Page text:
Egypt's Al-Bernameg falls under this same genre and represents what is known as politainment, a genre that Egyptians have never seen on Egyptian TV before. The Daily Show uses the newscast parody format to mimic the forms used for political branding in mainstream news media. This "seemingly weighted format then allows for an automatic contrast with the humorous content, leading to a state of incongruity, a prerequisite for most humor" (Warner, 2007). Similarly, Al-Bernameg's format represents a disruption of the news formats that mainstream Egyptian TV channels use to convey political messages. Resembling The Daily Show, Al-Bernameg consists of a hybrid blend of comedy, news, and political discussions through which Youssef plays the role of an anchor to present a selection of the week's news. Similar to The Daily Show, Youssef relies on a talented team of young writers, mock reporters, and previous news reports to present a weekly dose of humor, parody, and satire, eliciting a series of insightful conversations and debates in the Egyptian political discourse. News is usually illustrated with a photo or graphic and usually accompanied by humorous word play or a montage of photos or video clips.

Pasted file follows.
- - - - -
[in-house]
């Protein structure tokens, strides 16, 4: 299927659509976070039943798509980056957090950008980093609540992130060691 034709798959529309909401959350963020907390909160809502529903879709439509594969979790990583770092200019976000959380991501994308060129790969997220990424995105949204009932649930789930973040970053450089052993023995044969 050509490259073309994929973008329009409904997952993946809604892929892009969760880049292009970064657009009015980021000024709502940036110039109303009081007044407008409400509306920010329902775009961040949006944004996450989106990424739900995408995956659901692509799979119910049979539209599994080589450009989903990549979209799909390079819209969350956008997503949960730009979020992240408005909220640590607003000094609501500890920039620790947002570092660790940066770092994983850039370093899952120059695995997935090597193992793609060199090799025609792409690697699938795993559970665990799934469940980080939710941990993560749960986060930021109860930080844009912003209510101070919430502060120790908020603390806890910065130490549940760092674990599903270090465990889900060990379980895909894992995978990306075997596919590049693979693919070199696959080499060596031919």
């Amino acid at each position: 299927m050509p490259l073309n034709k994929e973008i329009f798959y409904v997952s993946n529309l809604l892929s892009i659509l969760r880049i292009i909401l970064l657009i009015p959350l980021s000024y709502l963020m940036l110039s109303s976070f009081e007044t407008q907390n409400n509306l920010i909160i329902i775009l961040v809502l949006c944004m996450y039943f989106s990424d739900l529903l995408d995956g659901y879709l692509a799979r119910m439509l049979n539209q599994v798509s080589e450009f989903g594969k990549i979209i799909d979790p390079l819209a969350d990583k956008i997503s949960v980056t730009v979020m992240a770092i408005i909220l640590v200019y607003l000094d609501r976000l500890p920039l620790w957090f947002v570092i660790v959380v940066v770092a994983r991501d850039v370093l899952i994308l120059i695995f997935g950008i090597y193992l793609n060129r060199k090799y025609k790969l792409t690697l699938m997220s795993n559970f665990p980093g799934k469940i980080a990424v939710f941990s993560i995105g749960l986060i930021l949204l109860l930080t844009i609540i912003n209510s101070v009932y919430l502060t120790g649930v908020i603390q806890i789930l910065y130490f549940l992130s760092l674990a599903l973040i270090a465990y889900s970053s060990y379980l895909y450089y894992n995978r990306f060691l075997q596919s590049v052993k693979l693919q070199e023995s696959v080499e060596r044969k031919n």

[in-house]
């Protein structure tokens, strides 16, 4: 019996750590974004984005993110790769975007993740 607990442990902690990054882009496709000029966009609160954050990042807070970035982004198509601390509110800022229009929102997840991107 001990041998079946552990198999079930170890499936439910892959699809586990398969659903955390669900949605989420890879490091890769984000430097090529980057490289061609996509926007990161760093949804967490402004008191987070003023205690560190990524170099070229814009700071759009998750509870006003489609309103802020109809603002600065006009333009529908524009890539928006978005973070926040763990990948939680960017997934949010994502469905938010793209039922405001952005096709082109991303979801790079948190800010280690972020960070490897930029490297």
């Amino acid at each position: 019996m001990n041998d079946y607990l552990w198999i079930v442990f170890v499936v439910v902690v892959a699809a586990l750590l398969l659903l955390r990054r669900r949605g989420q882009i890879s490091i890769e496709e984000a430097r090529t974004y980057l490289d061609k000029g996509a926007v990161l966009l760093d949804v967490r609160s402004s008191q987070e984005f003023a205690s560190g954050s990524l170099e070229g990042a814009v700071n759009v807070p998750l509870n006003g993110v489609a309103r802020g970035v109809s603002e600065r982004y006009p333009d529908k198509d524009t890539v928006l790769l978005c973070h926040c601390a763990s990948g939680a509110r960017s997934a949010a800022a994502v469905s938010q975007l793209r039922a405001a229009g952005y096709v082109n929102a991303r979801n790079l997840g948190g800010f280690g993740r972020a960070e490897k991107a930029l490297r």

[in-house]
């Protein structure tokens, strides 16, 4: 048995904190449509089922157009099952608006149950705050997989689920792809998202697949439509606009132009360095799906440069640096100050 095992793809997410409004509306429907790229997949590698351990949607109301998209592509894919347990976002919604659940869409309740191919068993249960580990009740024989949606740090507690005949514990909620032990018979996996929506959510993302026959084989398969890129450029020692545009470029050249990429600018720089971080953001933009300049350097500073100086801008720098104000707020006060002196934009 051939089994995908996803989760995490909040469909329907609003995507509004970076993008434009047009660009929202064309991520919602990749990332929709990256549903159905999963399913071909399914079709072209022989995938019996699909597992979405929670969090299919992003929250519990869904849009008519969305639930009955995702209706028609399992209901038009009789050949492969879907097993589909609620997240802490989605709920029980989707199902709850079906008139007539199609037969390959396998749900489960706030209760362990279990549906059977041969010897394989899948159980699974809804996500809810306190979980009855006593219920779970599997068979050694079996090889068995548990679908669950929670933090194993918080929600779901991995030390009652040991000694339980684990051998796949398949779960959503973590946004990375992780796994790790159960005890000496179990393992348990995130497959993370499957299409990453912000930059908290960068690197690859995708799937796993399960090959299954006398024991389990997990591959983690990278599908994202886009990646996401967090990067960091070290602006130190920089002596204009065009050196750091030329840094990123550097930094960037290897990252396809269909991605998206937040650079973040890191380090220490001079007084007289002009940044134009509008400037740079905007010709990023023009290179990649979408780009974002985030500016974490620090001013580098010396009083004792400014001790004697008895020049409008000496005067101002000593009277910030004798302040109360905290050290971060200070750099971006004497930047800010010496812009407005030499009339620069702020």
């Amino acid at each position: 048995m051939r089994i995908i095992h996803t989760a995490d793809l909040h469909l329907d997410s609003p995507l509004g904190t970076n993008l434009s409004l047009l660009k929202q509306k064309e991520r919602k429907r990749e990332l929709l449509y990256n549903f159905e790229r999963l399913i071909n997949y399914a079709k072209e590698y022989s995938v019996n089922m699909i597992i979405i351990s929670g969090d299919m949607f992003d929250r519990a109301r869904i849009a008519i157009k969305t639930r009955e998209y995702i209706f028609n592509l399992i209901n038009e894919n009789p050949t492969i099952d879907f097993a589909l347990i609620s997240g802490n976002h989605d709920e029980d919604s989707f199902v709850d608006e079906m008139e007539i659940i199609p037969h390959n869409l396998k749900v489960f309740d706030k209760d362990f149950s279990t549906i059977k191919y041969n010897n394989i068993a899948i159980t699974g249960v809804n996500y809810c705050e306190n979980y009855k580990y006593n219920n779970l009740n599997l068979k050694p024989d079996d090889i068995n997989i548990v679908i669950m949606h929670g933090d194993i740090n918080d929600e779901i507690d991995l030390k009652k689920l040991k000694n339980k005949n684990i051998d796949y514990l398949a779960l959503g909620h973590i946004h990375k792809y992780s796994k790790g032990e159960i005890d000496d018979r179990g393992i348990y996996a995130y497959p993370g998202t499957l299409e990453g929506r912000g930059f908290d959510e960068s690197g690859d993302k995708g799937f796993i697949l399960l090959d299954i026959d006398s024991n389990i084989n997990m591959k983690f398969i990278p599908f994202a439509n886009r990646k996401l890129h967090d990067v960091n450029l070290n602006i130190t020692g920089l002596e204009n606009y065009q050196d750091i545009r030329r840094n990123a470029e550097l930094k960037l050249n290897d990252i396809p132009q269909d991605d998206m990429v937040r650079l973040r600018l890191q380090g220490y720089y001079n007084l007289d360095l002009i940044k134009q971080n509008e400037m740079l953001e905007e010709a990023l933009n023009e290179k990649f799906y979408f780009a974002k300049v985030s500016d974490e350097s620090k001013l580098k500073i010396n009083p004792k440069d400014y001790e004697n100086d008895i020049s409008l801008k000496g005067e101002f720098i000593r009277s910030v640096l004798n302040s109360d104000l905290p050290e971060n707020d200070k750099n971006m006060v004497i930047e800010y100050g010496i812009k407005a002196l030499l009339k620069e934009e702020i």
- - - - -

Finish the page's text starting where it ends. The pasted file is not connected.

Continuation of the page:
In addition, the show uses several entertainment tools, such as dancing, songs, jokes, and so on For example, in a series of episodes, Youssef criticized the Egyptian presidential elections in 2014 and the potential candidates, and in one such episode, Youssef portrayed the elections as a wrestling arena and used funny pictures and video montages of previous statements from candidates to mock their election programs and show the candidates as wrestlers, commenting on their slight chances to win the elections (Youssef & Khalifa, 2014, Season 3, Episode 11). Another example of the use of humor in the show was the character Gamaheer (the masses), whose love tales were symbolic of current politics in Egypt.